Walk into a Mexican grocery or botanica — a store that sells herbs and folk remedies — and chances are you’ll see the veladoras — tall religious candles in glass jars — lined up. There are devotional candles to Our Lady of Guadalupe, the Sacred Heart of Jesus and St. Jude. And often in the line of saints and religious images are candles to Santa Muerte.
Santa Muerte, translated “Holy Death” or “St. Death,” usually is depicted on candles or in statues as a skeleton dressed in long robes or a bridal gown. Sometimes she has a wig on; sometimes she carries a scythe; sometimes she stands on the earth. She has become a favorite patron of narco traffickers carrying drugs across the Mexican-U.S. border, where shrines to her can be found along the roadsides. Many, if not most, of her followers call themselves Catholic.
But Santa Muerte is no saint. Saints, after all, are real people, not personifications of a universal experience, who are living with God in heaven, according to the Catechism of the Catholic Church. They can be intermediaries or intercessors with God, hearing the prayers of the faithful and asking God to perform miracles.
Santa Muerte, her followers believe, grants favors on her own, and not all of them are the sort of favors that people think God would approve of.
That’s part of her appeal, said R. Andrew Chesnut, the Bishop Walter F. Sullivan Chair in Catholic Studies and a professor of religious studies at Virginia Commonwealth University. Chesnut wrote “Devoted to Death: Santa Muerte, the Skeleton Saint” (Oxford University Press, $24.95) to help familiarize English-speaking audiences with La Flaquita, (the Skinny Lady, one of many nicknames).
“People are willing to ask her for favors that they wouldn’t ask of another saint,” said Chesnut. “You wouldn’t pray to another saint that your shipment of cocaine would arrive safely.”
Patron of criminals
Perhaps that is how she became best known as the patron of choice for those who are on the wrong side of the law, trafficking in drugs or kidnapping people and holding them for ransom. Such people generally choose the Santa Muerte of the black candle — a color that Chesnut says is rarely seen in public shrines, but often is photographed in the homes of Mexican criminals after they are arrested. She is also often seen as someone who can help a woman find a man, or keep the man she has, as a patron of rough justice and revenge, a bringer of health, wealth and wisdom. Among her most popular candle is the one with seven colors, bringing together all of the powers Santa Muerte’s devotees believe she has, Chesnut said.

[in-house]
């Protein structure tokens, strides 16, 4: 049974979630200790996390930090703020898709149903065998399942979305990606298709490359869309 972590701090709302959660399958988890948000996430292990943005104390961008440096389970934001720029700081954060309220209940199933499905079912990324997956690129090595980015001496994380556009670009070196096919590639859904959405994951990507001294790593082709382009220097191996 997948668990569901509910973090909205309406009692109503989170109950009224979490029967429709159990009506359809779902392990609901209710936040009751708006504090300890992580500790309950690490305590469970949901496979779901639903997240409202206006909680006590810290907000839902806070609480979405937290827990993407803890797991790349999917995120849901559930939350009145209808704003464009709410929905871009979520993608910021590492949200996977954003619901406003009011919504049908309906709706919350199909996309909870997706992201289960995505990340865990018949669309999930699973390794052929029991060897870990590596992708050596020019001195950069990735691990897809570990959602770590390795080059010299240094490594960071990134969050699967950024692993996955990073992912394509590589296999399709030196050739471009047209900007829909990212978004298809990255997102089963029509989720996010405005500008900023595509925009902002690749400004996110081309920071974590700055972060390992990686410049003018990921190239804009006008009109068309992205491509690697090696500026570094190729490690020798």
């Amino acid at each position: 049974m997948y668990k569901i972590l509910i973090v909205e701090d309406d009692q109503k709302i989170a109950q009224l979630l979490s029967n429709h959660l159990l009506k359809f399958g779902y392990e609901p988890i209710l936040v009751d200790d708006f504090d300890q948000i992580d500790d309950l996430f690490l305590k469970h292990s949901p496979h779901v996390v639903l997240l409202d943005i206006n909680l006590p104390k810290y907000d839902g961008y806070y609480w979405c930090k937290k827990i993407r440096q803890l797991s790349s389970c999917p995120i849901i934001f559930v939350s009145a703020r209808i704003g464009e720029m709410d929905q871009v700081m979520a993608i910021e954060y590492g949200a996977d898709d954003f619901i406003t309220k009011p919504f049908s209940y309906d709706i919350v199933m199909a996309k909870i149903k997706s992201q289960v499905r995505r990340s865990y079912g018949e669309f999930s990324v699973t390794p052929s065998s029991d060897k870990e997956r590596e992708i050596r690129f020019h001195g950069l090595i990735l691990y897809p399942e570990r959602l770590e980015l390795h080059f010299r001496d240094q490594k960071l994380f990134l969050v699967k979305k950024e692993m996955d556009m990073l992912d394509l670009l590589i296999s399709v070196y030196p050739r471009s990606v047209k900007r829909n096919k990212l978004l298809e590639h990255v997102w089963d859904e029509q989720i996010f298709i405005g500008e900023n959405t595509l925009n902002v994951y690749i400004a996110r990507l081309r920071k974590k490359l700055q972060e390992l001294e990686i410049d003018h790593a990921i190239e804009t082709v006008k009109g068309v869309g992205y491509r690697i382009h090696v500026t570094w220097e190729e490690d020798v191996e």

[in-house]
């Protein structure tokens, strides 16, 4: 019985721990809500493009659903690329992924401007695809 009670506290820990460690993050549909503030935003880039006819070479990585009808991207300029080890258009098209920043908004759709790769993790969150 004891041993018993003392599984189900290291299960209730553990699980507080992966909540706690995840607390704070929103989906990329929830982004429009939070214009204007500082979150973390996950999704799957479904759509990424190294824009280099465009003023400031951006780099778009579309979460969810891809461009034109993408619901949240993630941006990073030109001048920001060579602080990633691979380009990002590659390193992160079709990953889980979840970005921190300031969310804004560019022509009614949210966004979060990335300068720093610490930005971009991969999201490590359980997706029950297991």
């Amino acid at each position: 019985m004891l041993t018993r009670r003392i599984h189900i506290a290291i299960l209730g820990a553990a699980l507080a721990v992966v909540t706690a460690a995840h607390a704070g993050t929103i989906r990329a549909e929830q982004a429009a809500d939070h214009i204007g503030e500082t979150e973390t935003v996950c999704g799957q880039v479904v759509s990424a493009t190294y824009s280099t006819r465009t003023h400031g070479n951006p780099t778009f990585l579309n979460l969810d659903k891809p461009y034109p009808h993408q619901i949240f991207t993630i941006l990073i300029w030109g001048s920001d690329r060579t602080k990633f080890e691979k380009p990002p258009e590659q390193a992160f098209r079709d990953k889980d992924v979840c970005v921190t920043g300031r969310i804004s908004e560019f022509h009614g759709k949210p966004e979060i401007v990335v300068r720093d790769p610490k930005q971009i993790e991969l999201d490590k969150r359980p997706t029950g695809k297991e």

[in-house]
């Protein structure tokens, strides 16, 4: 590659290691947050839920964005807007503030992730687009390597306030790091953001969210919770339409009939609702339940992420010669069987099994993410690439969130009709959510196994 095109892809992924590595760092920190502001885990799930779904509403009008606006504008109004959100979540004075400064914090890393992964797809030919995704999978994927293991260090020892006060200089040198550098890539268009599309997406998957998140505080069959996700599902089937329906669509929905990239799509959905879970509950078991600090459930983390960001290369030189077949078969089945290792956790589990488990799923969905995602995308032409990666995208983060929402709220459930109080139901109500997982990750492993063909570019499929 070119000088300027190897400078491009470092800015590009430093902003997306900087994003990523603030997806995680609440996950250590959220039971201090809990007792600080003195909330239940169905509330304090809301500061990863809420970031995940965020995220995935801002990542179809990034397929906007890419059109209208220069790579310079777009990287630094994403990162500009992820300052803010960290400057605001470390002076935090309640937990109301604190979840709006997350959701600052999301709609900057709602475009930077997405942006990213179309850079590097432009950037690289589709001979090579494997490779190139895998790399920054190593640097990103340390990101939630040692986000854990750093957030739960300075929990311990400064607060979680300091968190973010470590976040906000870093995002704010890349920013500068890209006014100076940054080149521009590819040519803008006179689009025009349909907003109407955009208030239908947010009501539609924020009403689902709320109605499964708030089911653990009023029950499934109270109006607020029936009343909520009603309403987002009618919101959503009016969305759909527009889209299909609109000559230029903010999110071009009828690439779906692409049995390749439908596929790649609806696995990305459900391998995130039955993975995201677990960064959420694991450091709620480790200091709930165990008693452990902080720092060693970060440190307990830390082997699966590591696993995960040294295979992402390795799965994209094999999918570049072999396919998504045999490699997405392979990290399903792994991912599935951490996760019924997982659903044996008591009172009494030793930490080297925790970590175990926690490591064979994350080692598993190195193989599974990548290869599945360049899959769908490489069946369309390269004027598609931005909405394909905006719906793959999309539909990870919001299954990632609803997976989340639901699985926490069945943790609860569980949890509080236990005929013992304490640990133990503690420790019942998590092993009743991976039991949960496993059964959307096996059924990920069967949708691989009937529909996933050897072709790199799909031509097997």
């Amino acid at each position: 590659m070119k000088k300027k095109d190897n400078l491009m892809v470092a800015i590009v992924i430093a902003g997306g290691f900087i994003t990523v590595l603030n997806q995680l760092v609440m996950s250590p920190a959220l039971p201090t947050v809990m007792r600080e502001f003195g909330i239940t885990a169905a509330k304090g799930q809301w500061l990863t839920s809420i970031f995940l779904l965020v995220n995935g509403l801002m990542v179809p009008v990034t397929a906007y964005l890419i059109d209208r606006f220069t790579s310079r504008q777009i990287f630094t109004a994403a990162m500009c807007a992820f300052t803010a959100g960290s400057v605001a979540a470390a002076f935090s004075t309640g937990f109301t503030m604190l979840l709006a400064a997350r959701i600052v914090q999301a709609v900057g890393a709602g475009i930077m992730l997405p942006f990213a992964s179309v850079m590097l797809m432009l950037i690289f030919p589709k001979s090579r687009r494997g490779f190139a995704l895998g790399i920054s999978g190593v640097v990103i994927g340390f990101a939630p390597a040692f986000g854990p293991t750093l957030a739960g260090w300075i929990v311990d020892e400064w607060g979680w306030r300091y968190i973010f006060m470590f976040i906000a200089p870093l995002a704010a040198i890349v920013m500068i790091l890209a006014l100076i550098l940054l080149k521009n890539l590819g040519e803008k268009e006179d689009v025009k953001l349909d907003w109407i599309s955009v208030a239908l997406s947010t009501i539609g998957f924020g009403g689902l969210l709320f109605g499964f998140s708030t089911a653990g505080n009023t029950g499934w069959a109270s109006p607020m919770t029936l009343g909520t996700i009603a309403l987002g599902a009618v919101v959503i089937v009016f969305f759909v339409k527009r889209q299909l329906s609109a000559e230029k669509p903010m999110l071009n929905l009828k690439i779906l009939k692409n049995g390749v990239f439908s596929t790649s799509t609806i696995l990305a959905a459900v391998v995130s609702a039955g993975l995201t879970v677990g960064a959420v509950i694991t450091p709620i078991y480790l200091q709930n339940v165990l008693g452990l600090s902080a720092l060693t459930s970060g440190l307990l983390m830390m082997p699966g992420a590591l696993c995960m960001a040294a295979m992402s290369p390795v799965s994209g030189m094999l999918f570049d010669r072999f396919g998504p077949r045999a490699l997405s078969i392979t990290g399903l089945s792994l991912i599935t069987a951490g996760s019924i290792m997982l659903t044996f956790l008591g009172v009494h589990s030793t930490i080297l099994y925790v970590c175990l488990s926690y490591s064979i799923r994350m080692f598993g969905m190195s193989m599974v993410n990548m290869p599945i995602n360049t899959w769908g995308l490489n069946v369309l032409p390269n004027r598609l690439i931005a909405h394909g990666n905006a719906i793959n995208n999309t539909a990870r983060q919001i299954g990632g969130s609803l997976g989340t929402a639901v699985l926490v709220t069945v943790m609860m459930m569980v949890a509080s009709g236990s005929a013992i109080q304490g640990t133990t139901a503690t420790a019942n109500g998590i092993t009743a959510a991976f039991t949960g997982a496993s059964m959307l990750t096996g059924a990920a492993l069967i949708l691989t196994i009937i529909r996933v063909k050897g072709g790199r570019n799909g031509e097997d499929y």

Most English-speaking Catholics have never heard of Santa Muerte even if they have seen her image time after time. They might have seen the sugar skulls that children eat on the Day of the Dead, or seen the playful skeletons that are plentiful in Mexican imagery. But those are intended to take some of the fear out of death, not to lend death the power of God himself — power that some who worship Santa Muerte believe she has.
Some Mexican or Mexican-American Catholics might be familiar with her, but see her as just another part of their faith. Priests across the United States report having parishioners bring images of Santa Muerte to church for blessings.
Father Esequiel Sanchez, pastor of St. Bede the Venerable Parish on the Southwest Side of Chicago, said that it has happened to him a few times.
“They are always surprised when you tell them that you can’t bless it,” said Father Sanchez, a former director of Hispanic ministry for the Archdiocese of Chicago. “It might have been a devotion their grandmother had; it’s not a new thing. But it’s really just a superstition.”
Some people are willing to abandon Santa Muerte when they understand what she is, and is not. Others need more catechizing to understand why they cannot be good Catholics and offer prayers to death, the last enemy that Jesus defeated.
“It’s an opportunity for catechesis,” Sanchez said. “And like any catechesis, it can be accepted or rejected.”
Thousands of people worship at Santa Muerte “Masses” in Mexico City, and storefront churches devoted to her have opened in Los Angeles and some of the cities of the Southwest.
The U.S. Catholic bishops have not spoken about Santa Muerte, but the Mexican bishops have, Chesnut said, and the Mexican government bulldozes the roadside altars to her.
But Chesnut said he doesn’t think supporting the government’s suppression of Santa Muerte is a winning strategy for the Church, especially in areas where the rise of the devotion can be attributed at least in part to a lack of attention to teaching the people about their faith in the first place.
One of the things that has attracted people to Santa Muerte is that death is evenhanded, Chesnut explained, coming just the same for the rich and the poor, the powerful and the weak. The Church too often in Mexico is seen as being on the side of the rich and the powerful, he said, and Santa Muerte seems to be using her scythe to bring it down a few pegs — just as her followers believe she can do to their enemies.
“It’s an expression of people’s desperation,” Father Sanchez said. “It’s a way people are trying to cope. The shrines, the offerings, the promises … behaviorally, it’s very pagan.”
The whole idea, he said, is a corruption of the Catholic notion of a “holy death,” one that occurs when a person is in a state of grace, having had the opportunity to have the sacraments, and has a “safe passage” to eternal life — the opposite of what Santa Muerte promises.
Michelle Martin writes from Illinois.